A dish consisting of rice, coconut milk and kidney beans, amongst other seasonings, rice and peas forms the base of many Caribbean meals, a hearty, starchy meal option that has been enjoyed throughout the centuries. As we know, food brings communities together, an incredibly important part of culture that nourishes and preserves cultural history. An exploration of the stories meals can tell, Mia Jerome presents dining experience Rice & Peas, a thoughtful, immersive exploration of cultural heritage, migration, race, family and mental health.
It’s post WWII and the effort to rebuild after this world altering event begins, the lack of jobs within the Caribbean and the need for workers in the UK realities that needed resolving. The famous Empire Windrush integral to the migration journey of many as it travelled the world to transport prospective civilians to the UK. Rice & Peas spanning between 1948 Grenada to 1970s Britain, over 20 years post war. Married couple Figgy (Damian Lynch) and Edith (Nicole Dayes) are forced to live apart as Figgy sets off for the UK in hopes of creating a better life for the family, an unravelling of family truths and battles with state of mind starts to ensue.
Jerome writes a heart-warming multi-generational script, one that ties the family’s Grenadan roots to their newly established British present, witty interactions between Figgy and Edith drawing on the couple’s warm, unbreakable bond, interactions between the couple’s children, Michael, Marcus and Marion, young adults tasked with the responsibility of managing the family business played by Shaquille Jack, Omar Austin and Khrystalle Pitterson contribute a vital layer to the production, the first generation of their family to live in the UK, they grapple the process of assimilation and hostility faced within their current climate.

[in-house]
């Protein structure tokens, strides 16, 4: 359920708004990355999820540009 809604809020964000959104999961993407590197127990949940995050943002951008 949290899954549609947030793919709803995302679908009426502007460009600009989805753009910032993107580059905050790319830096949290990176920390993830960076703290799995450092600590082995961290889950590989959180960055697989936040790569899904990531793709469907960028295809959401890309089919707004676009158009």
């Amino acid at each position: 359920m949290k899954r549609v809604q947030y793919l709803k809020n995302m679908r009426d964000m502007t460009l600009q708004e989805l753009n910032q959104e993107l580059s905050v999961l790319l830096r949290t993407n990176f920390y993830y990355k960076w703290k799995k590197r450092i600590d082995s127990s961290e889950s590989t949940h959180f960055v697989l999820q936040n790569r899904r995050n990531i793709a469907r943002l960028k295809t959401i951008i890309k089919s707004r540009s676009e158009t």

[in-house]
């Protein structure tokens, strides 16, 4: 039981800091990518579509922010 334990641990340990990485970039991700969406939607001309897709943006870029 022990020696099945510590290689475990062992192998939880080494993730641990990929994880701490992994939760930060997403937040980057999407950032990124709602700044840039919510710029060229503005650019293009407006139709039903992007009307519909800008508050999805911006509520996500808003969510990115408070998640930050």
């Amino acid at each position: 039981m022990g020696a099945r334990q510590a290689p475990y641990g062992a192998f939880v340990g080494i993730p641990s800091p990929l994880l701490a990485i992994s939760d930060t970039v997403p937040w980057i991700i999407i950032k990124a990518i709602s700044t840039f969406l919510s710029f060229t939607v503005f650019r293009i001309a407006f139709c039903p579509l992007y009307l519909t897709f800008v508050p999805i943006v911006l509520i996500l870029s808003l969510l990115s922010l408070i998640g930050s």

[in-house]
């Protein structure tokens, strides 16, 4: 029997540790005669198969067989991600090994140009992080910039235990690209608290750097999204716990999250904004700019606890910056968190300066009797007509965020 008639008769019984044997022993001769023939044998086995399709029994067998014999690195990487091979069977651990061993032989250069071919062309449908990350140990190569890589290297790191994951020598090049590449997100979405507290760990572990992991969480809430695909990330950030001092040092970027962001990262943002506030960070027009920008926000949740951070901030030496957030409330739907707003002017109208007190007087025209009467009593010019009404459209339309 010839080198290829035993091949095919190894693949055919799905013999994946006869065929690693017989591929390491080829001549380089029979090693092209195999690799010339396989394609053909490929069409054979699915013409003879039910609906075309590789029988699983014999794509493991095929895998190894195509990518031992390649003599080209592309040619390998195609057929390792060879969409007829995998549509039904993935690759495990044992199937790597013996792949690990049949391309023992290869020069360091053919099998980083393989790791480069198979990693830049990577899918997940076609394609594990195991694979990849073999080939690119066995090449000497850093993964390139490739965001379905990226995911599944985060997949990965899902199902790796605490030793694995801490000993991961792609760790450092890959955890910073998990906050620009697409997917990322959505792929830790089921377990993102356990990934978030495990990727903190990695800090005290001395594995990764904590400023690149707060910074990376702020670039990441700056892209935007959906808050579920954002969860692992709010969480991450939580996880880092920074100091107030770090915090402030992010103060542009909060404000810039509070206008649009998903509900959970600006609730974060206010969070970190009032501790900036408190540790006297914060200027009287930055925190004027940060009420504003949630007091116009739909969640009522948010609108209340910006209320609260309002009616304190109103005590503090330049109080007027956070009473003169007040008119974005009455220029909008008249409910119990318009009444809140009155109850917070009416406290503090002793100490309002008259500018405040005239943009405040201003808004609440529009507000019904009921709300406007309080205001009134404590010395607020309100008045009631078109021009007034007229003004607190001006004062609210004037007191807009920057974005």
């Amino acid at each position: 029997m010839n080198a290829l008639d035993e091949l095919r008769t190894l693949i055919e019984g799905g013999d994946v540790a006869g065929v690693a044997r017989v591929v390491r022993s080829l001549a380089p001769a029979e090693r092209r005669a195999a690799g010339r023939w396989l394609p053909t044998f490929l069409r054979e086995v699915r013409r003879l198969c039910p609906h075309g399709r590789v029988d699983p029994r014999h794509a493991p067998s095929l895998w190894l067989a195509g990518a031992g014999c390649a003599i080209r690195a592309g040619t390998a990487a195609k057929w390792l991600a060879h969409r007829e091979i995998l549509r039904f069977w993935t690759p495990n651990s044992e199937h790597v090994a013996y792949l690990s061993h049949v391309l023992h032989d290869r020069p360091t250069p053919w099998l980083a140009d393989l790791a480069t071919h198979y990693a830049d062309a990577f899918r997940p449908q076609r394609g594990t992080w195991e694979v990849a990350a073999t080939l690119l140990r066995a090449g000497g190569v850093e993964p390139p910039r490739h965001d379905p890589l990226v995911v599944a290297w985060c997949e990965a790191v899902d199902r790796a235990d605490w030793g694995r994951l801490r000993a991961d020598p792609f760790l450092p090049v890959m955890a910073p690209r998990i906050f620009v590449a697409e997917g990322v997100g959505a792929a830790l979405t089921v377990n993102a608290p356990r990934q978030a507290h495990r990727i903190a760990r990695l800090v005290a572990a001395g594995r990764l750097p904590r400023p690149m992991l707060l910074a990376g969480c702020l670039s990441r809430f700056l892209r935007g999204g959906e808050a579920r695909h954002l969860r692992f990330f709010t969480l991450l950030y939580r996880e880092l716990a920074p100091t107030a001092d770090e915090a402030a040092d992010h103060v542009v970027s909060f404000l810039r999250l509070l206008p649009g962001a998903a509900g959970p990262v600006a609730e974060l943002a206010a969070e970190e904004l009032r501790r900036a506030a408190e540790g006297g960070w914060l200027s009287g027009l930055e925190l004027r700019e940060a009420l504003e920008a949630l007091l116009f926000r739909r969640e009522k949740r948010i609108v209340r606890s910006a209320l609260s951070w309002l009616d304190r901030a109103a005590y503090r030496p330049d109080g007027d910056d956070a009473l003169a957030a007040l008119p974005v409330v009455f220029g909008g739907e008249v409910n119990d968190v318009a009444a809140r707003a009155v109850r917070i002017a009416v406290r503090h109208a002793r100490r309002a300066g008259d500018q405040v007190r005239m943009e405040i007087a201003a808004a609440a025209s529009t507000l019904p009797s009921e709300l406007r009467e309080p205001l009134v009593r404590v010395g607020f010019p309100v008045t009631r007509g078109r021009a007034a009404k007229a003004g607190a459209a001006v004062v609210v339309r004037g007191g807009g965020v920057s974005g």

Jerome directs a slick, entertaining 90 minute dining experience as scenes run like clockwork with meals served throughout, a 3-course meal curated fantastically by chef Jon Bentham – timed just right, we’re made privy to this family’s vulnerabilies as they run the family ‘Fig & Oil’ Grenadan restaurant. Family drama and customer service running side by side, we diners connect to the cast. There’s something magnetic about being in a room full of people post lockdown, and something that makes this experience that much more resonant. Restaurants such as these set up as a reminder of home and to connect with fellow migrants of the same community as well as the local community. A clever, meticulously thought out experience with a great atmosphere established, I highly recommend!
Review written by Lucy Basaba.
Rice & Peas was shown from Thursday 28th until Saturday 30th April 2022 at Metal Culture (Chalkwell) as part of Queen’s Theatre Hornchurch’s current season. To find out more about the production, visit here…
Four our interview with writer and director Mia Jerome, visit here…